London: A well-known drug for rheumatoid arthritis can more effectively treat melanoma when combined with traditional therapy for the most deadly form of skin cancer, a study has found.
Scientists at the University of East Anglia (UEA) in the UK found that in mice, using the two treatments together almost completely stopped the growth of a melanoma tumour.
Although only five per cent of skin cancer cases involve melanoma, it causes the majority of deaths from the disease.
If caught early, melanoma is treatable, but once the cancer has metastasised or spread, then treatment becomes more difficult.
In recent years, a number of new treatments have been developed for metastatic melanoma, some targeting certain genetic mutations.
However, the disease can quickly become resistant to most drugs, so research is focusing on combinations of treatments, said Grant Wheeler from UEA.
"By combining therapies, it's possible to attack the disease from several angles, which makes it harder for the melanoma to develop resistance to any of the drugs," said Wheeler, lead researcher of the study published in the journal Oncotarget.
"Our research has shown that there could also be further benefits - by joining these two drugs together you may be able to enhance their effects, getting a treatment that is more than the sum of its parts," said Wheeler.
Researchers focused on leflunomide, an immunosuppressive drug approved for treatment of rheumatoid arthritis.
Previous research by the team had shown it to be effective in use with drugs that target melanoma with a certain genetic mutation, known as BRAFV600E.
The new study discovered more about how leflunomide works against melanoma and tested it in combination with another melanoma drug, selumetinib.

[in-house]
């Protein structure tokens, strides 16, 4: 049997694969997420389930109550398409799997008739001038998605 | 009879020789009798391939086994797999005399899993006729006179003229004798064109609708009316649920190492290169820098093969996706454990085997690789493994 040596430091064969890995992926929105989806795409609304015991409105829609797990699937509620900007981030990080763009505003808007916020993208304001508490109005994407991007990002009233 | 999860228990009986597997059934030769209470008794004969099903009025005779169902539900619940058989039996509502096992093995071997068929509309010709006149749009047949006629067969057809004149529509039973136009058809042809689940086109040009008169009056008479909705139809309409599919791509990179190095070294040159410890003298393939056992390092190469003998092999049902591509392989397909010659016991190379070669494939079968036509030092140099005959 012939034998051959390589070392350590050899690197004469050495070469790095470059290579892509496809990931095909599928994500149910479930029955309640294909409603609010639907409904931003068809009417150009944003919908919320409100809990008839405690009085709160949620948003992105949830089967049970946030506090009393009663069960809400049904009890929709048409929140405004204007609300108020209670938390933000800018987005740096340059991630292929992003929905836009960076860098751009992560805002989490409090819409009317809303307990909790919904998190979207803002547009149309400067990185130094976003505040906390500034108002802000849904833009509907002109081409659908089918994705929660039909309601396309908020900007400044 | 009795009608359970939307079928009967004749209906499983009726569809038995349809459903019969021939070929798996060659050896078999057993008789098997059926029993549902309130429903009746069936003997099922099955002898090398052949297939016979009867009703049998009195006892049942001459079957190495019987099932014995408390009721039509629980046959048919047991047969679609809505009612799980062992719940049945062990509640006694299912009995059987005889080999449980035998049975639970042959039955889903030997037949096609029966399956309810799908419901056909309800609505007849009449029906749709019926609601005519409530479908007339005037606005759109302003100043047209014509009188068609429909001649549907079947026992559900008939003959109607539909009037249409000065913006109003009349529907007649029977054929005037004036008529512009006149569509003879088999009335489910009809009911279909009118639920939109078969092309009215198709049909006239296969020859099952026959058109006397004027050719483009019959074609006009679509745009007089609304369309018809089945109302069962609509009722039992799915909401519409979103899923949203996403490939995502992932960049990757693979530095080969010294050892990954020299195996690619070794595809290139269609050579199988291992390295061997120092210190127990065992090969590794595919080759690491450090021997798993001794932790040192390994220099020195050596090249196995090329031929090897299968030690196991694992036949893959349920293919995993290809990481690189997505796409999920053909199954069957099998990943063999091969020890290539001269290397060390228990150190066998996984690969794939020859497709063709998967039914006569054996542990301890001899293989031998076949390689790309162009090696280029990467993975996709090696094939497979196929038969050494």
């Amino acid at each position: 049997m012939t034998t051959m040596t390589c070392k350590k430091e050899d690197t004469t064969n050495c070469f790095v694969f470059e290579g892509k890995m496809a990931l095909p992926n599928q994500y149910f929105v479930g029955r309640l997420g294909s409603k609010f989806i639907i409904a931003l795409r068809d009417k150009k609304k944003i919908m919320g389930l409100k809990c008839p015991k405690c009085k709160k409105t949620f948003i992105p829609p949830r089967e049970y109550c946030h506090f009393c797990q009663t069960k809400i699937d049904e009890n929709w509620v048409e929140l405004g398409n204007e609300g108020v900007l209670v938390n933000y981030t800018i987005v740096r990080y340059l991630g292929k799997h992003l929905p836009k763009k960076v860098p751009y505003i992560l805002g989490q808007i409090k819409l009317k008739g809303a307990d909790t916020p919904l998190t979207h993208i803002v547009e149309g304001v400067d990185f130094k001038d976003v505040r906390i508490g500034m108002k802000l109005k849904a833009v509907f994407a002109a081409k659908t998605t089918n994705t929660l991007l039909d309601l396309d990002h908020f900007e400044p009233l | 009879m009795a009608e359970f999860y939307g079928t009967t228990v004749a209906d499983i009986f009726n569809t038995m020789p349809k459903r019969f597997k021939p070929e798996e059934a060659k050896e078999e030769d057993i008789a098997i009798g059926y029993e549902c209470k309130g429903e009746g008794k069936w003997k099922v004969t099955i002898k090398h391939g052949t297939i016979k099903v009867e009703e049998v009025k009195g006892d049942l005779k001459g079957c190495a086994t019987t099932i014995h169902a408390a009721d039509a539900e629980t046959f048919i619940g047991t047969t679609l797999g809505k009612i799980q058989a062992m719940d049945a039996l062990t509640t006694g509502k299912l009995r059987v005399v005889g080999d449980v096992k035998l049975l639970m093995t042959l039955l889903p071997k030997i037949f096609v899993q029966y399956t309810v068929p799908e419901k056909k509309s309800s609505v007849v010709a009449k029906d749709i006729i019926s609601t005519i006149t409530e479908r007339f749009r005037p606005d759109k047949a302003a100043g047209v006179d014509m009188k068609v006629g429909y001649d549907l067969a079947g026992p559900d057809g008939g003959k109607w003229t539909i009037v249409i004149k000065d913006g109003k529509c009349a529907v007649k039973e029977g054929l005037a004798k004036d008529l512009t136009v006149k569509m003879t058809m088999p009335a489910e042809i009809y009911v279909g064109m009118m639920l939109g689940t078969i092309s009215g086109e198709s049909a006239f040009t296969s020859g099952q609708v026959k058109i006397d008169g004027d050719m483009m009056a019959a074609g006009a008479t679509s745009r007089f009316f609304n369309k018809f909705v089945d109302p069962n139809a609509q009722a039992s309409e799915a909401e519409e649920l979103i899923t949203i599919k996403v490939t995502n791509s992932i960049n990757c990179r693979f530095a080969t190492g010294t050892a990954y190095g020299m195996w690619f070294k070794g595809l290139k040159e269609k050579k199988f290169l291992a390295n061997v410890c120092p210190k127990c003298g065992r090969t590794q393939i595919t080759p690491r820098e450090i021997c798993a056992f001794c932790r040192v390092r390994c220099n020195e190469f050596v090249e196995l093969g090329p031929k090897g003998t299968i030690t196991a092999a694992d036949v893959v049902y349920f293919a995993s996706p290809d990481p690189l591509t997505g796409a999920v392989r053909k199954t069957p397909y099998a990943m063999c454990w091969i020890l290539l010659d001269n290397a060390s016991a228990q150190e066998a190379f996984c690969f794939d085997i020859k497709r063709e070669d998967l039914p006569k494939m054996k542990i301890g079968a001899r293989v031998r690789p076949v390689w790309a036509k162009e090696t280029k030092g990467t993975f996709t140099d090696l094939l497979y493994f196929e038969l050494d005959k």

Selumetinib is one of a number of drugs that target the activity of a protein called MEK, to which melanoma is addicted for its survival.
MEK inhibitors are already used in combination with BRAF inhibitors to combat resistance, but the research shows that adding leflunomide to the mix may make it even more effective.
When the team tested leflunomide in the lab, it was found to work on melanoma cells irrespective of the genetic signature of the cancer.
This means that leflunomide has the potential to be used in all melanoma cases, not just for tumours harbouring BRAF mutations.
The team looked specifically at how leflunomide was acting on the melanoma cells and found that it was able to stop the cells in an early phase of their growth and then force them to kill themselves, a process known as apoptosis.
However, when scientists tested leflunomide on melanoma cells jointly with selumetinib, they found it was more effective than either drug on its own.
The finding was replicated in tests on mice with melanoma tumours: using the two drugs together almost completely halted the growth of the tumour over a 12 day period, which far outstripped the effect of either drug used in isolation.
However, further research is required before this combination can go into clinical trials, including testing whether melanoma can develop resistance to the treatment.